By Carley Crain
I always knew that I was interested in women, but never felt like I could openly say, “I am bisexual.” I didn’t think I met all the necessary stereotypical qualifications that are associated with being a queer woman, because I do like men, and I’ve only dated men. I don’t fall under the portrait some think of for someone who is part of the LGBTQIA+ community.
To some, I may appear straight. But I am here to tell you that I am not straight, and I finally feel comfortable telling my story for this year’s National Coming Out Day.
Growing up in a religious family, I never thought twice about my sexuality. I thought that being with a man was the “right” thing to do. I’ve had several boyfriends throughout my college years – some of those relationships were bad, some great. But after my last relationship ended, I knew I wanted to explore the other side of myself that I’ve been actively suppressing.
“Bisexual” was like this dirty word that I couldn’t say out loud.
Last winter I was at the grocery store with my friend Sam, and I finally built up the courage to tell him that I was bisexual. He was the first person I told, besides myself, that I was interested in women.
The words slipped off my tongue while my entire body was shaking with nerves.
It felt weird to place a label on myself that wasn’t straight, but after I did, telling others became much easier. The more I said I was bisexual, the more I felt comfortable being my true self.
My friends knew me more than I knew myself – and when I told them I was bisexual, most of their responses were, “Oh yeah – we already knew that, Carley.”
I knew that telling my friends would come with positive responses, but my family was a whole different ball game. The first person I told in my family was my older sister, Tracey, and her husband, Tim. Over the past few years, Tracey and I have become very close, and I knew she would be happy for me.
Her response might have been my favorite so far. Her eyes lit up like a Christmas tree, and the first thing she said was, “I am proud of you, Carley.”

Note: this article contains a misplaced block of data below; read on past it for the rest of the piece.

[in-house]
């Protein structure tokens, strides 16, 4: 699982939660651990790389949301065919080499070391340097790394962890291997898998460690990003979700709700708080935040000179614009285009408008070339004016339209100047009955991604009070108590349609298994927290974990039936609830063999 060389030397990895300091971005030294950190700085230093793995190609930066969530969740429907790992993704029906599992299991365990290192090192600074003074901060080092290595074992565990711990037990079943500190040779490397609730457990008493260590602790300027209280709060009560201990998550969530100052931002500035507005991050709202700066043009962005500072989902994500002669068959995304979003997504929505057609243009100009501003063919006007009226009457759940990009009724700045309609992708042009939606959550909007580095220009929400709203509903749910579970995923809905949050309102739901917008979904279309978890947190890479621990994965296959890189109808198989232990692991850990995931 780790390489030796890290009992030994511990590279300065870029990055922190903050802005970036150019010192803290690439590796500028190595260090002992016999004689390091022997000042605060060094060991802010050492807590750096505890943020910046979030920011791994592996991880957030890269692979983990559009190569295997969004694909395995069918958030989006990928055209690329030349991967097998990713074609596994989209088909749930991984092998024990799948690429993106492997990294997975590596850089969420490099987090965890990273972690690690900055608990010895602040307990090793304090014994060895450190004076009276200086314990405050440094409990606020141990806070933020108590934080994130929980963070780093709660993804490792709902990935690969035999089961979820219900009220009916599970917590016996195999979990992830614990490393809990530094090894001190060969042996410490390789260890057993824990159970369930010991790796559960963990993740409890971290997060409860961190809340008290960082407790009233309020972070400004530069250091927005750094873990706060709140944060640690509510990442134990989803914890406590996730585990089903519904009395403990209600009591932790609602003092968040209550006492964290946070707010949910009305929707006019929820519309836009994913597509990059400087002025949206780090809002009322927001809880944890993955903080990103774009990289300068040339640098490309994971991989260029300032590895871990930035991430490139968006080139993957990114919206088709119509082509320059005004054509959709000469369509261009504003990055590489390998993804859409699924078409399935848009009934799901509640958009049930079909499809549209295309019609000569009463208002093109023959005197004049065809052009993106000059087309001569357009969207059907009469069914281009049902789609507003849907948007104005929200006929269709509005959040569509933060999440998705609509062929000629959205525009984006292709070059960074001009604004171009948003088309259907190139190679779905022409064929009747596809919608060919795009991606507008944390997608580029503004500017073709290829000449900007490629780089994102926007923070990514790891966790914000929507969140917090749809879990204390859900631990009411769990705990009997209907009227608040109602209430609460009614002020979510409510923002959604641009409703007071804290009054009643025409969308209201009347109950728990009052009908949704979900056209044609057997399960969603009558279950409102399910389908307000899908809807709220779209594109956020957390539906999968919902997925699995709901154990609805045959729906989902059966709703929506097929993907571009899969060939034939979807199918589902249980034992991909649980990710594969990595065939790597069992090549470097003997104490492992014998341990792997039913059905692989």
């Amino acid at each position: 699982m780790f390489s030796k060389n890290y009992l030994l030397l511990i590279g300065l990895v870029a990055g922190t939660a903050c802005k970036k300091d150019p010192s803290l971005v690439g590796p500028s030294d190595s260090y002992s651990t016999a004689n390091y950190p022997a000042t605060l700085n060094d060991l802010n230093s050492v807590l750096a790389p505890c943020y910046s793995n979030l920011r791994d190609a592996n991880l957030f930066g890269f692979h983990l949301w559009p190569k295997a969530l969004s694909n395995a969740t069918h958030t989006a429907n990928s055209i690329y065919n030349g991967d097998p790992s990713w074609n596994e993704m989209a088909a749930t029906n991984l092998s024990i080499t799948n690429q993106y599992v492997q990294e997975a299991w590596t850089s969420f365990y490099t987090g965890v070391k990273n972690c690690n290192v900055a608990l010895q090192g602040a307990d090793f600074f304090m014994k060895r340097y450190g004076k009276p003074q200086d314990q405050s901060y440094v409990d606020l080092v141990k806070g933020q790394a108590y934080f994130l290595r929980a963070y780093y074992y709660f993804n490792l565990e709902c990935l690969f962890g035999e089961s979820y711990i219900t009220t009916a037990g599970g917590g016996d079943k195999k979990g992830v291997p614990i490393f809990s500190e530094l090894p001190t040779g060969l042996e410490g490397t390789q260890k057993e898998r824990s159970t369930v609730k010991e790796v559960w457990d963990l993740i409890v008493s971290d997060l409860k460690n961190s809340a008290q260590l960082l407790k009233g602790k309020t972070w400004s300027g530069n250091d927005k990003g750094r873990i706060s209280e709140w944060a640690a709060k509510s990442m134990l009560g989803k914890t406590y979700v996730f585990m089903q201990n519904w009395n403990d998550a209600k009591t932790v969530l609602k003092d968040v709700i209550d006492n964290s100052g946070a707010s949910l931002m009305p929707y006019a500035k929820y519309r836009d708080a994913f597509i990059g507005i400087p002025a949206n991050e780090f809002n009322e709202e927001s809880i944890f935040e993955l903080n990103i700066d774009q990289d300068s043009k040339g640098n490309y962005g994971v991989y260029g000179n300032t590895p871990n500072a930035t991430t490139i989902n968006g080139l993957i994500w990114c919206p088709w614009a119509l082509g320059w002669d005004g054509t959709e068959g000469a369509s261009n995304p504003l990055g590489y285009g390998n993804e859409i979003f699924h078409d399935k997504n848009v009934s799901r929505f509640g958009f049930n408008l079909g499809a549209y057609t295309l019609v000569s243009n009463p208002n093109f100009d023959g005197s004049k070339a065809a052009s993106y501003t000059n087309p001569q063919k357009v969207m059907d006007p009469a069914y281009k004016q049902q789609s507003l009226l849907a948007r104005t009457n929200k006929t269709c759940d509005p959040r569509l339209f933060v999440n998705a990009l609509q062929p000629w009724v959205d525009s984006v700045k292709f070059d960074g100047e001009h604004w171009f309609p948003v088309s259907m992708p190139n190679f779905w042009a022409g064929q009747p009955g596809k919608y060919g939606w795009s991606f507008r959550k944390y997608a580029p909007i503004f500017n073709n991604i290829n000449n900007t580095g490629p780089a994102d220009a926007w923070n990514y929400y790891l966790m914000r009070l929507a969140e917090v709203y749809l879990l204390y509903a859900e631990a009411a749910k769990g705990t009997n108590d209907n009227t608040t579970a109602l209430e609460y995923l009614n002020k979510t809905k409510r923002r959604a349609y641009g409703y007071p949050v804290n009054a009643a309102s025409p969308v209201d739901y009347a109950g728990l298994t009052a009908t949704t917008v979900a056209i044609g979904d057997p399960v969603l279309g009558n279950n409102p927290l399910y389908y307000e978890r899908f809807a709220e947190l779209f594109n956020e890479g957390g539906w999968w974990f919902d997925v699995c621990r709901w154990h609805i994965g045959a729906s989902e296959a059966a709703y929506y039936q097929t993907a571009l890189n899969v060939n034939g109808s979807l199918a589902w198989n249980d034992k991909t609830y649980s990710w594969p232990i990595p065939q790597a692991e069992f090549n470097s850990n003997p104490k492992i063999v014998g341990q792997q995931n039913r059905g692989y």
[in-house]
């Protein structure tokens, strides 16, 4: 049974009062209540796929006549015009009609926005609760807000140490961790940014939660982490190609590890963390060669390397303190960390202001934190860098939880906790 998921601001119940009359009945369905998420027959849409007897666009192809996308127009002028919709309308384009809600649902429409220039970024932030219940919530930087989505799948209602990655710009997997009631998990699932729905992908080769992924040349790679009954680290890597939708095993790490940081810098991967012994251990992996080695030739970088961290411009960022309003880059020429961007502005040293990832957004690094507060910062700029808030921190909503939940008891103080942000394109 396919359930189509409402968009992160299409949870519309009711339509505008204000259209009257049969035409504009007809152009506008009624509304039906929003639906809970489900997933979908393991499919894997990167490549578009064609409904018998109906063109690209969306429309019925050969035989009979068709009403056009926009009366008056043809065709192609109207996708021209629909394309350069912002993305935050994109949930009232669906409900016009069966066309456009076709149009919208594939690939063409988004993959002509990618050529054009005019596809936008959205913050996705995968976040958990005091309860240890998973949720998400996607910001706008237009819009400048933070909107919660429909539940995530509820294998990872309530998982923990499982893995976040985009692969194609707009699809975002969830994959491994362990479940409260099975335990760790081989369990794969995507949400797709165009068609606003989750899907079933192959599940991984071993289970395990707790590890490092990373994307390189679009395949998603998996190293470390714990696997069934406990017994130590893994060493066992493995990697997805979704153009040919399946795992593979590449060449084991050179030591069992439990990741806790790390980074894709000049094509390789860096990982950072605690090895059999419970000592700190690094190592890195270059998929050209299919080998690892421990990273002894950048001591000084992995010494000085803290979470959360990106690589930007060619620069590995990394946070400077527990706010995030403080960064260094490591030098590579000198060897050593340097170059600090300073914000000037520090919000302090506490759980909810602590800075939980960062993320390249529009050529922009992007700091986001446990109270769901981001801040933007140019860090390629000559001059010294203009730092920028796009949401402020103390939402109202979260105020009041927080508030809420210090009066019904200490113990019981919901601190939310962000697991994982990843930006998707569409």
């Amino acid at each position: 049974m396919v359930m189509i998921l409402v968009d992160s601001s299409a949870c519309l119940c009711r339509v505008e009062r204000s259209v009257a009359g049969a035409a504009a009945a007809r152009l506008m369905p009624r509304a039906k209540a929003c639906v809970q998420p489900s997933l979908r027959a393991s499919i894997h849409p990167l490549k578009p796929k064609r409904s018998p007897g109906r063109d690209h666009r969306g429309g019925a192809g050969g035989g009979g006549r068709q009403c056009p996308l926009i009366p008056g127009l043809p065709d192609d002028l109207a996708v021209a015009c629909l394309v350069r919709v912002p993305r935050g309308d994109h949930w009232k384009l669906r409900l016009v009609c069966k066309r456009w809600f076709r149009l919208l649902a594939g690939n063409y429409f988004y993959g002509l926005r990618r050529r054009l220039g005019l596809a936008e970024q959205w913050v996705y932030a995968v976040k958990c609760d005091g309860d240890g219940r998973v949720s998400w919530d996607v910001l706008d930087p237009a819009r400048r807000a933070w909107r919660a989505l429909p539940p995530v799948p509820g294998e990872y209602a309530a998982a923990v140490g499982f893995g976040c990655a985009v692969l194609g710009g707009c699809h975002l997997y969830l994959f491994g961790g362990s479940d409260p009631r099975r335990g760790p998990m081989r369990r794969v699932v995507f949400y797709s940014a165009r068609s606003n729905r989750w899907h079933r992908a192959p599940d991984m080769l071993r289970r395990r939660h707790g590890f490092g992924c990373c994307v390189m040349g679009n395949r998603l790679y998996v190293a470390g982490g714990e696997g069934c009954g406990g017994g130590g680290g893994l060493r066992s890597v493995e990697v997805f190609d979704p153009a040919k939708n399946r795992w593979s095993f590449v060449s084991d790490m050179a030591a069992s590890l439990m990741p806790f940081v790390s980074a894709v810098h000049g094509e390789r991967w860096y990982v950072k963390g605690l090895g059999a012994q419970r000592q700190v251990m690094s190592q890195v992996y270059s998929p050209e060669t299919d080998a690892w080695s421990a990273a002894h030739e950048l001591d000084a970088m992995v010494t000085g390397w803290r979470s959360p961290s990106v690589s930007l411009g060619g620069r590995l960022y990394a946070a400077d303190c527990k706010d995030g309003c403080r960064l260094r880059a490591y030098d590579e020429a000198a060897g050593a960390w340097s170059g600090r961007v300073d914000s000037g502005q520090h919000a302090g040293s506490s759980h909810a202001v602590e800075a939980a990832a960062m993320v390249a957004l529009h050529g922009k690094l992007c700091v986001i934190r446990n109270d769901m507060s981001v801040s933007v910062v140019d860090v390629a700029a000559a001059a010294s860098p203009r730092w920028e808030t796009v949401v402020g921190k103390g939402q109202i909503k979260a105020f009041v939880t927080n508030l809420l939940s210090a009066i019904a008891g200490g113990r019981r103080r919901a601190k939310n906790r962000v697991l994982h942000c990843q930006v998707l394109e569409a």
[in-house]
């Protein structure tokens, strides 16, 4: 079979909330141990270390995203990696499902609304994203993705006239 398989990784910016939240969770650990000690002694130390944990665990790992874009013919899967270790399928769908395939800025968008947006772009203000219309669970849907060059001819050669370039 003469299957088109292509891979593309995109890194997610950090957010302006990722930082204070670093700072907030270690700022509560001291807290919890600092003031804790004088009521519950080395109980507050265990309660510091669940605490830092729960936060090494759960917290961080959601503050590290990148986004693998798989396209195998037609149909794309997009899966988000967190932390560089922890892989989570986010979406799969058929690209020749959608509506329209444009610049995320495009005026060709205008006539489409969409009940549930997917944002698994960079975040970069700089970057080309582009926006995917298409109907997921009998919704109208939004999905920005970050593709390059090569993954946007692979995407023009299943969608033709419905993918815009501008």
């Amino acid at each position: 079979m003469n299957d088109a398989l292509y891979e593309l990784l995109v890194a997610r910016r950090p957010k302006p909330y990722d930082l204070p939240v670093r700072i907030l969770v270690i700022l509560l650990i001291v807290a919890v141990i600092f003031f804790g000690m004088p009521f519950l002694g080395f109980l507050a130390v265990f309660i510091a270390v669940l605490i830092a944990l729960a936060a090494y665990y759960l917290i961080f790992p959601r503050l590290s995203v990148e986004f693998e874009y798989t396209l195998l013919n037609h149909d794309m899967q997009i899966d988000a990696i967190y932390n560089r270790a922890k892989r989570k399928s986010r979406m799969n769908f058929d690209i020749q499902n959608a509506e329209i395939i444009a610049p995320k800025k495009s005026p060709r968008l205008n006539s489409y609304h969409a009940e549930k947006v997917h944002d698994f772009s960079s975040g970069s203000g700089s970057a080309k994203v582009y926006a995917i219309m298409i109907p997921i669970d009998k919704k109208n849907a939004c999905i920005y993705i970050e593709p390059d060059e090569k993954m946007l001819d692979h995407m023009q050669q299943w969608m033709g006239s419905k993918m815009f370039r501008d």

When she said that, I finally let myself be proud of who I have become.
My mom and brother were next, and while both were a little surprised, they were nothing but supportive. Other family members were harder to please, and I didn’t share my sexuality with them until recently.
A light-bulb moment happened for me last spring, during the newspaper editors’ trip to the Associated Collegiate Press in California. I vividly remember a conversation with Irene Rotondo, former Co-Editor-in-Chief of The Springfield Student and one of my mentors. She told me that she could see me being happy in a relationship with a woman. I then realized that she might be right.
Throughout my coming-out journey, I’ve had some big, elaborate responses and then some more relaxed reactions. While I love all the support I have received, it has made me wonder: Why do people who are part of the LGBTQIA+ community have to actively share their sexuality to others?
Think about it from the other perspective: we don’t celebrate when someone is straight. Instead, we expect it.
Studies show that when people know someone who is LGBTQ+, they are far more likely to support equality under the law. So coming out as LGBTQ+ is still important and still matters.
Coming out and writing this column would not have been possible without the people I have in my corner – especially my friends Irene, Sam, Mary, Emily W., and Emily S., as well as my therapist, Gary, and older sister, Tracey. Thank you for always believing in me.
Photo: Carley Crain